Monday, 8 September 2008

Water bears in space!

Water bears, scientifically known as Tardigrades, are not only unbelievably funny looking animals, they can also survive in space!

First reported in 1773, water bears have since been described by scientists as “One of the most miraculous creatures" (by Gustav Jager in 1867) and as “strange miniaturized water animals" (by Alfred Kaestner in 1969). Though water bears are widespread around the earth, they are only 0.3 mm long, and so escape detection. Despite their small size, they have many of the characteristics of larger animals, including legs, claws, eyes and muscles. Something that makes them even remarkable, however, is there ability to enter a dried-up, and super resistant state — dried water bears can survive years without water.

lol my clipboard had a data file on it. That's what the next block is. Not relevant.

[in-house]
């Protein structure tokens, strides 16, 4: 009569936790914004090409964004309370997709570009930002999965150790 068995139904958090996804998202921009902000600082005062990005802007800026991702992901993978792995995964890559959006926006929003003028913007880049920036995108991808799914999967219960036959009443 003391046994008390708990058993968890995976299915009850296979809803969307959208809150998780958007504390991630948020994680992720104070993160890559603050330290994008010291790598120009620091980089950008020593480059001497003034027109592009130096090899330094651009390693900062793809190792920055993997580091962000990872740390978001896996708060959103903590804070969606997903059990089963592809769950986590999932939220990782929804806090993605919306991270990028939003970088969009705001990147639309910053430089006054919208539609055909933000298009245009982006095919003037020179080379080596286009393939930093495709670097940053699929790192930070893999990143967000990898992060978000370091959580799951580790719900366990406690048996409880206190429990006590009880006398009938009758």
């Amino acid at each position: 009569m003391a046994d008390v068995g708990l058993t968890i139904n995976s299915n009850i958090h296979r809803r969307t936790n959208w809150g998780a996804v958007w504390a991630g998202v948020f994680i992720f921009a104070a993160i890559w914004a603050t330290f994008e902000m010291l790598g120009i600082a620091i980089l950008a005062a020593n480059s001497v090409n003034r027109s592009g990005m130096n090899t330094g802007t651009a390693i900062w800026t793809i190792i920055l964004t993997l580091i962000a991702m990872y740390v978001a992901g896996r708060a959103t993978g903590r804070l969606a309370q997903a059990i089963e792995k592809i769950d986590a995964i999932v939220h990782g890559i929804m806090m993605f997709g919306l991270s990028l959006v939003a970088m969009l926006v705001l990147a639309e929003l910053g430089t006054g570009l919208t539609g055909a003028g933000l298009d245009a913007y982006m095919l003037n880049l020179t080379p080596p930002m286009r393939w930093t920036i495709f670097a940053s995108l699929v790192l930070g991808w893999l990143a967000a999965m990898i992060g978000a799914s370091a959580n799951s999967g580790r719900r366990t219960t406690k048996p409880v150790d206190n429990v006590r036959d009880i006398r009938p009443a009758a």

Reporting in Current Biology, Petra Rettberg and colleagues now sent a minutia of dried-up water bears (what do you call a group of water bears?) into space. Amazingly, these animals were able to survive 10 days exposure to the harsh conditions of outer space — freezing temperatures, extreme desiccation and phenomenally high levels of radiation! Until now, only lichens and bacteria had survived such conditions.

Watch the video below to see a water bear doing it’s adorable victory dance. Three cheers for the water bear!